A: Music is healing, and at the very least, I hope that our shows are safe places for people of different backgrounds to coalesce. We don’t set out to communicate any explicit messages or activist sentiments in our music – that’s not really how we’ve written our songs thus far. That could change in the future, though.
OKP: What have been the most definitive obstacles that you’ve overcome in your career thus far?
L: I think the struggle of being a musician is ongoing for me. I do what I love, and that’s why I do it, but also being an artist is not for the faint of heart. You must constantly summon the courage to present yourself for the world to judge. This is a hard thing to do when, like us in the beginning, we didn’t even really know what we were. There’s a reason so many artists struggle with mental illness — we fasten our art to our very essence and being. When it doesn’t work out exactly as we hope, it’s not just a failure of our artistic abilities, it’s a failure of our very existence in the world as people.
A: Balancing music and life. I had to figure out just how much work I needed to put into music and how much work I needed to put in myself. I still haven’t figured it out. It’s very romantic to think that music alone will carry you [and] for some people, it works out that way. But being a happy musician is different for everyone. For me, I needed to focus my brain on other pursuits in order for me to truly enjoy playing music. That might change in the future. At the moment, I am having loads of fun just being a drummer in whatever capacity I desire.
OKP: Can you also talk about the importance of the music industry scene as how you’ve experienced it? How do you see it evolving in the next five years?
Photo Credit: Skyler Jenkins
L: The music industry is fascinating. I believe it is one of the truest embodiments of the American dream. In terms of its evolution, I think that as automation continues to replace people as workers, our society is going to shift towards a media-based economy. Music (and art in general) is one of the only mass-produced commodities that is often better the more unique it is. Even if AI and robots do start composing as well as human beings, there will always be a desire for human voices and creations. So, especially as the tools become more accessible, more and more people from more and more backgrounds are going to seriously make music, which can only serve to elevate the standard of what music is and can be.
A: I think that the digital music landscape needs to recreate the brick-and-mortar record store a little better. Spotify doesn’t always reward cult followings. $7 of my $10 is still being handed out to the artists that gather the most streams overall, even though I didn’t listen to any of them that month. I want to be able to open up a streaming program and “tip” artists I like. I want to be able to search for artists by city or region, not just by genre, so I can check out local scenes across the world. Genres are a waste of time these days — I’d like to stop creating boxes and categories in which to shove multifaceted bands.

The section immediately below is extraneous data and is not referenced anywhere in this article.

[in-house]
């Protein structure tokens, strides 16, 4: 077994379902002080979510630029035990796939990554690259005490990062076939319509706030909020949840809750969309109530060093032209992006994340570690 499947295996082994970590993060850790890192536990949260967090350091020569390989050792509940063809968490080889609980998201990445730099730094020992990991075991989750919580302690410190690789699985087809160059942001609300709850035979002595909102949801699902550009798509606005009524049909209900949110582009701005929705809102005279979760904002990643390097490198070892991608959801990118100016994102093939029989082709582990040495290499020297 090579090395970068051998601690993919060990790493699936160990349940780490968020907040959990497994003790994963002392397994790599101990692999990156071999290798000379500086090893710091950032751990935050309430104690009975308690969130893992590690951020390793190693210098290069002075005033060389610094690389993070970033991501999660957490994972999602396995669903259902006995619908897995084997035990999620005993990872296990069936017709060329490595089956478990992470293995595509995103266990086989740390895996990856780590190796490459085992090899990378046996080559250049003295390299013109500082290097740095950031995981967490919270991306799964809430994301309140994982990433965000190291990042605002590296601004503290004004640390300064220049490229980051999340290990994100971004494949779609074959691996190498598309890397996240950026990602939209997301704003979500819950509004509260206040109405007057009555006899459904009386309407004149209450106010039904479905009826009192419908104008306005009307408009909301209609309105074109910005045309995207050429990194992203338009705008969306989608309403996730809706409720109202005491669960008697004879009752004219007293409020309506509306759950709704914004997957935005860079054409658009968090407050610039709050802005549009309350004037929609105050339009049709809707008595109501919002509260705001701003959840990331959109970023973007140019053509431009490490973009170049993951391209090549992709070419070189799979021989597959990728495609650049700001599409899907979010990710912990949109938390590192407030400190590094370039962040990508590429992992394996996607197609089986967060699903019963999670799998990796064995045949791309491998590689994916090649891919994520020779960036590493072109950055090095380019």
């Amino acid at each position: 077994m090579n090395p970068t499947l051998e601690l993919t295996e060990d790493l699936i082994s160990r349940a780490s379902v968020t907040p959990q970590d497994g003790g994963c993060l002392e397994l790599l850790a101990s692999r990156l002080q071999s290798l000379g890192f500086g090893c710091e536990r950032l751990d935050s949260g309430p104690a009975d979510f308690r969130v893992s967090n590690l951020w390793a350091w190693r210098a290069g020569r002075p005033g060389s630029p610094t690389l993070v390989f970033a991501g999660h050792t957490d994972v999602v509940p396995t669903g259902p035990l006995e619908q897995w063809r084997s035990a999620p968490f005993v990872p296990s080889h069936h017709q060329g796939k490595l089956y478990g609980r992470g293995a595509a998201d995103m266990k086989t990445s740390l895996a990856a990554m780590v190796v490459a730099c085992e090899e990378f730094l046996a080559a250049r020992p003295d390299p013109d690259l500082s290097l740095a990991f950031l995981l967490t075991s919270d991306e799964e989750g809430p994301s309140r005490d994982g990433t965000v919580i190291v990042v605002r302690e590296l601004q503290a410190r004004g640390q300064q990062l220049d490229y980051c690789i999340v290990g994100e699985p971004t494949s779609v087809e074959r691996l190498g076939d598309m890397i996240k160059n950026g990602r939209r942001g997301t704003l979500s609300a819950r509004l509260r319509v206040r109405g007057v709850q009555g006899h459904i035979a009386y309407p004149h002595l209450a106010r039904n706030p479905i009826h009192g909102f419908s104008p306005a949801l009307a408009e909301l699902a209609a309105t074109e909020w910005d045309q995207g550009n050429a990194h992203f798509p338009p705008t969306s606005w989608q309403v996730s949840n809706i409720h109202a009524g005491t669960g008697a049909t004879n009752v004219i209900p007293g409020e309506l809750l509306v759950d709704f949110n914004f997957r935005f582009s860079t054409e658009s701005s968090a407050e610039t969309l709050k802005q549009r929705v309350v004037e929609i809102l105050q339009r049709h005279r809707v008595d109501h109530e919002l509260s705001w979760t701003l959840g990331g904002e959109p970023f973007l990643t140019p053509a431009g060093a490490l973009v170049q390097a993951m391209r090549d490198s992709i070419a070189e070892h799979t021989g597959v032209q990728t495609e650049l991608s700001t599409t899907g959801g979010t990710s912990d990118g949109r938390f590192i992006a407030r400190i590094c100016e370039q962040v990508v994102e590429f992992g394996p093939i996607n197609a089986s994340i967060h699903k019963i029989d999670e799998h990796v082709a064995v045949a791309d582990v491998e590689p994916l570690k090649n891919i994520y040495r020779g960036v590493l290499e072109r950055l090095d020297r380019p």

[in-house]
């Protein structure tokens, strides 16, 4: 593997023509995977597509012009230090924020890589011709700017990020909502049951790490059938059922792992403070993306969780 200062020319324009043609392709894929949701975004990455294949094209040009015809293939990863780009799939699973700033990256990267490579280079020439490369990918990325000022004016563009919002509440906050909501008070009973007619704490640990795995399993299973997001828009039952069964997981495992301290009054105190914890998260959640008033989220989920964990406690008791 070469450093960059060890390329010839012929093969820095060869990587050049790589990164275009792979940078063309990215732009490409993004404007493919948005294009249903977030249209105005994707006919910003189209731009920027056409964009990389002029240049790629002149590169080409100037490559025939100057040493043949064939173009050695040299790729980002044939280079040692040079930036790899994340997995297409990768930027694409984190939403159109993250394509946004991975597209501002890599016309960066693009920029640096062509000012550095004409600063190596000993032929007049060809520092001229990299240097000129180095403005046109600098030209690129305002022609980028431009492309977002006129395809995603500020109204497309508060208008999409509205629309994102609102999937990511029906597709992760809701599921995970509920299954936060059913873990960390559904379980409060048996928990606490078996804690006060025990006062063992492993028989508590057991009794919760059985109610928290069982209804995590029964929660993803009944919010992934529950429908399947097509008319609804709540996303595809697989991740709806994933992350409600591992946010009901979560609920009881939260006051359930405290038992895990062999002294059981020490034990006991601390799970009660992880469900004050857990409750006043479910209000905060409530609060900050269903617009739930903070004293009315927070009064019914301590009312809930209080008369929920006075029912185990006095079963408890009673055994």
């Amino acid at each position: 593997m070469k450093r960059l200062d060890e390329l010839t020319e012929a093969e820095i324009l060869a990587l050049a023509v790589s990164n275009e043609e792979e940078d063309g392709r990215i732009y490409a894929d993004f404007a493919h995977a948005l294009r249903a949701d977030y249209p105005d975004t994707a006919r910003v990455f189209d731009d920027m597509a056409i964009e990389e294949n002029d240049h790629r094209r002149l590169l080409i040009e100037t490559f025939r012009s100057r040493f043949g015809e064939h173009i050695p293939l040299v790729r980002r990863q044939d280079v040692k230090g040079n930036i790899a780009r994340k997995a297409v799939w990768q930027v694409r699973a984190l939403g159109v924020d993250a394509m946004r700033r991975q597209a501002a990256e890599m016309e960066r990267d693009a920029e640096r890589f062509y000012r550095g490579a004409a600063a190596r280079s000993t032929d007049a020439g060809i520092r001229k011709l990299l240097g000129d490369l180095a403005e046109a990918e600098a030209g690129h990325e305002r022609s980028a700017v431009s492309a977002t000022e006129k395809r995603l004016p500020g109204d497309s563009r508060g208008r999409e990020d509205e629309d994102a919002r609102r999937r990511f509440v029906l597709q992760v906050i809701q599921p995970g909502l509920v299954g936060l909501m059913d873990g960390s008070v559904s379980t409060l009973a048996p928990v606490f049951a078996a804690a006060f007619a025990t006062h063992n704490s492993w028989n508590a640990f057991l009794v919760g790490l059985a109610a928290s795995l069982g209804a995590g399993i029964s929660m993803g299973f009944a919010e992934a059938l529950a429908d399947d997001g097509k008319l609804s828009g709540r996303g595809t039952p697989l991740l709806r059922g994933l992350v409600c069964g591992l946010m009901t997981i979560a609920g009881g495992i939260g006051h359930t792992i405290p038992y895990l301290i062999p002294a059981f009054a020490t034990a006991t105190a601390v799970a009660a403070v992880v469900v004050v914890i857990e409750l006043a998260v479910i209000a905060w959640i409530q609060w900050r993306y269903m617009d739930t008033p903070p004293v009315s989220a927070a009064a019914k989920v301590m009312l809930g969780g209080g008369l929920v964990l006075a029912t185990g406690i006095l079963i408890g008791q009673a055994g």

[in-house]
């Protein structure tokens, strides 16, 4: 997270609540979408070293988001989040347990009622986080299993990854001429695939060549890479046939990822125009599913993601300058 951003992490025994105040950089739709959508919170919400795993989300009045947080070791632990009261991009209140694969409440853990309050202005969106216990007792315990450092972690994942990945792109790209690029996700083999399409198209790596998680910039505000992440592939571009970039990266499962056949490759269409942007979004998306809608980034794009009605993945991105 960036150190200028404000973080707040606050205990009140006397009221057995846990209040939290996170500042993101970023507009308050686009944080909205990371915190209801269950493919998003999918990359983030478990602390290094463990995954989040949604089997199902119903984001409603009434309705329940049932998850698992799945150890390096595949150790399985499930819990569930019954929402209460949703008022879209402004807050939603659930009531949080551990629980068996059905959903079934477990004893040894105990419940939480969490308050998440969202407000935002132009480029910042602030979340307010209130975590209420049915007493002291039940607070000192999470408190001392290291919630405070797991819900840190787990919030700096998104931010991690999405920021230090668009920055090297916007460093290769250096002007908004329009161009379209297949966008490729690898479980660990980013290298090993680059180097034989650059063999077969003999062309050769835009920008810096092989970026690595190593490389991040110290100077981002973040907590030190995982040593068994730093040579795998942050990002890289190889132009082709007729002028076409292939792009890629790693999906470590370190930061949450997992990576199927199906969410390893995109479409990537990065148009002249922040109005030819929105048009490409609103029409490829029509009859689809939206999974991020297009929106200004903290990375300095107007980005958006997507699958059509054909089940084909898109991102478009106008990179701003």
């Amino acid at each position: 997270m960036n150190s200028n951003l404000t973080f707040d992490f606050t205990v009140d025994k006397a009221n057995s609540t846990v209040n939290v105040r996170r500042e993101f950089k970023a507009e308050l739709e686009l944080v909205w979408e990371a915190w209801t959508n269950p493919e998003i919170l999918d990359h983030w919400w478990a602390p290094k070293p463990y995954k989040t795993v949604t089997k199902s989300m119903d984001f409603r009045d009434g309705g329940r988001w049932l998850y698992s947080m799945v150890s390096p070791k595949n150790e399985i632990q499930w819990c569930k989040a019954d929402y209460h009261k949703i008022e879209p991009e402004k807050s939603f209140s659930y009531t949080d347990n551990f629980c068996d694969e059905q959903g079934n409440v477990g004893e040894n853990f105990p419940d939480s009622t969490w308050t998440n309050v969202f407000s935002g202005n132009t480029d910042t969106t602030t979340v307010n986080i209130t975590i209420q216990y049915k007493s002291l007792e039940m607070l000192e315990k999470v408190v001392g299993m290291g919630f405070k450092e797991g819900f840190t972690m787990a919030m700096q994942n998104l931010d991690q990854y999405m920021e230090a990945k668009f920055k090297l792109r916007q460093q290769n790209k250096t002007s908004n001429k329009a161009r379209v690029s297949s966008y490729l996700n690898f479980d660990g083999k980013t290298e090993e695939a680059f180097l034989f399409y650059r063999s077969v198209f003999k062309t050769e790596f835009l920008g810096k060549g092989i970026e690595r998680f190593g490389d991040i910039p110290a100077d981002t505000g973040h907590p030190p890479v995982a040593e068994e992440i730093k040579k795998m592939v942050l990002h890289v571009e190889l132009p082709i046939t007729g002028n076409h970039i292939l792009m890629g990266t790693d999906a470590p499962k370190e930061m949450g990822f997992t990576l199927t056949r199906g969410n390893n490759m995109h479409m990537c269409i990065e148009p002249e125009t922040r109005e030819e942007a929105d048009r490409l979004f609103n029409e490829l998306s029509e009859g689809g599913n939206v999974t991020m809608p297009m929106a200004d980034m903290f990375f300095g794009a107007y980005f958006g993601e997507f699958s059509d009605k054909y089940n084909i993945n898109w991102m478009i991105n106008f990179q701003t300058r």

We as a people need to be conscious consumers of media. Don’t get stuck in a hole listening to only the music that makes you comfortable. It’s a never-ending cycle. Haven’t you ever been on Spotify with millions and millions of songs at your fingertips, wondering how you somehow got bored of all of them? You didn’t. You’ve just been caught in the cycle. I bring up the record store analogy, because at least at the record store, you can easily be confronted with something unknown. On the internet, you have to force yourself to check out the unknown — you have to break free of being served the same meal day after day.
OKP: What are some things that you’ve learned about yourself that comes out in your music?
L: We get bored really easily. It’s hard for us to perform a piece the same every time we do it, and even if we’ve written a piece we love, we will inevitably change it at some point. For example, our EP was recorded roughly a year ago, and almost all of those songs have morphed and sound different now.
A: Our personal setup prompted us to create very active songs. At the end of the day, I think we discovered that we want people to pay attention to us without them losing focus. We want the audience to be latched on to our performances. We’re still figuring out how to tastefully create this urgency. We’re not always so tasteful. But I think that’s why we have so much fun. Being tasteful can be quite dull sometimes. We try not to be too serious.
OKP: What were some moments from your recent travels that will forever stick with you? Why?